218 IV. STRUCTURAL FACTORS IN A LANGUAGES
of the human nervous system inside of our skin and can never be the events themselves.
We see that the old two-valued verbal structure of 'cause' and 'effect' is not similar to the structure of the world, but a rash limiting generalization from probability. Since these expressions belong to the class of statistical averages and depend on the scale of the events and intervals dealt with, we must not expect that such terms as two-valued 'causality', which is a term of statistical macroscopic averages, will apply in that sense to small-scale events when the intervals are much smaller and when entirely different conditions and 'causes' prevail. Today we have structural evidence that even 'space' and 'time' represent statistical averages and do not apply to the smallest scale events. It is natural that 'cause' and 'effect' should join their company. The above involves epis-temologically the passing from the A two-valued system to a A oo-valued system. Psychophysiologically, it involves new s.r.
In mathematics, the old religious attitude toward the 'infinitesimal' is rapidly vanishing. Many mathematicians deliberately, and justly, avoid the use of the word. A term like 'indefinitely small' or 'indefinitesimal' is a better descriptive term, truer in its implications. We even see scientists like Eddington, who had the pluck - it is still pluck, unfortunately - to treat enormous stellar distances as 'infinitesimals of second order'. ('Infinitesimal' is used here in a mathematical sense of indefinitesimal.)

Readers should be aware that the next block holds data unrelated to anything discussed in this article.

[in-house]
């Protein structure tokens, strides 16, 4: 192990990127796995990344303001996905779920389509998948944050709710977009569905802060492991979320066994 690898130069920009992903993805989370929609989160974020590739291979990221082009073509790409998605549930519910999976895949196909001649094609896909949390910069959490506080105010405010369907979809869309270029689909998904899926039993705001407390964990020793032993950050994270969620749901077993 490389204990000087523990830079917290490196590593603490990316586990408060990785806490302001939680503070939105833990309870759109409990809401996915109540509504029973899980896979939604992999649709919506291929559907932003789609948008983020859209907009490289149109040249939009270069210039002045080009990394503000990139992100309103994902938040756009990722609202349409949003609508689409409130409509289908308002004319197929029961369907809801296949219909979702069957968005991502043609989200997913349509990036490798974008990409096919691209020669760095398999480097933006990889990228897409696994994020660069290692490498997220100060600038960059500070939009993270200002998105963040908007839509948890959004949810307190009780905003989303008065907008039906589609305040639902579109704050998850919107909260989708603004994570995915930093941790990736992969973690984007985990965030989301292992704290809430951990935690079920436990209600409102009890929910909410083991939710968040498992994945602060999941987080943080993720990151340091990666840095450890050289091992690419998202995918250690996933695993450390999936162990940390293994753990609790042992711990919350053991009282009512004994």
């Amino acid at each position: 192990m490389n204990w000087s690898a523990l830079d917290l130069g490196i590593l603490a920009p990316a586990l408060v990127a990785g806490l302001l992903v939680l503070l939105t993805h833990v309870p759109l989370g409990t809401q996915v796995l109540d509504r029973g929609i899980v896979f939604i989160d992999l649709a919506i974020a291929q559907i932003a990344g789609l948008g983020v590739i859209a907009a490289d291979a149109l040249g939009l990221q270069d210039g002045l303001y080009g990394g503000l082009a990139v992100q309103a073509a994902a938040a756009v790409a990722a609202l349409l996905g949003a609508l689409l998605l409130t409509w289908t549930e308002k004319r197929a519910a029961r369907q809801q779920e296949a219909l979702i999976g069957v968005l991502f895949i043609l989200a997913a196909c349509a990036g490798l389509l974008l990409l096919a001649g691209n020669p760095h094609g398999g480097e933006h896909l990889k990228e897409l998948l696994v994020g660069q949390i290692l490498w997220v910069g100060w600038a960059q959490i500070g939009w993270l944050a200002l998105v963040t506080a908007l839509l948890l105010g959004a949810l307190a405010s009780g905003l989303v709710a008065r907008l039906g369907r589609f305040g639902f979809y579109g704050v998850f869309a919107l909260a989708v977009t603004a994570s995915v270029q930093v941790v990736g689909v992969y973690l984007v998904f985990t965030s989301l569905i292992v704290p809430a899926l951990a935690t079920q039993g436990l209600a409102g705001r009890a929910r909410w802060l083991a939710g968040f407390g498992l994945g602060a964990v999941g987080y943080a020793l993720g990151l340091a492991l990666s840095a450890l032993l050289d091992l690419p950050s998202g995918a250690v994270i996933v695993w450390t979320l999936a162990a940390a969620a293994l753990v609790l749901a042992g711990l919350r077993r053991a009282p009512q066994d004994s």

It has been already mentioned that most of the important discoveries of mathematics were due to a special semantic attitude on the part of those who made them. This attitude was an unconscious or conscious treatment of mathematics as a form of human behaviour. We see an example in the work of Weierstrass and his analysis of the 'infinitesimal'. He did not take the 'infinitesimal' as some objectified metaphysical structure and remain content; he analysed the genetic process by which the 'infinitesimal' was made by Smith and Brown, and so treated mathematics structurally as a form of human behaviour. Any deepening of the foundations, or clarification of fundamental notions, or investigation of underlying assumptions., must, by necessity, have this characteristic. The man who does it must take into account how the given process was produced - analyse its structure, and so start with the ways and methods of production. In other words, he must treat the given problem as a form of human behaviour. The fact that this simple and quite obvious method has been formulated and structurally explained as desirable is helpful. It shows the method and structure of the path by which advances can be reached. We can train the semantic reactions of students to it and make progress inevitable; but now, instead, it takes a genius to break, by him-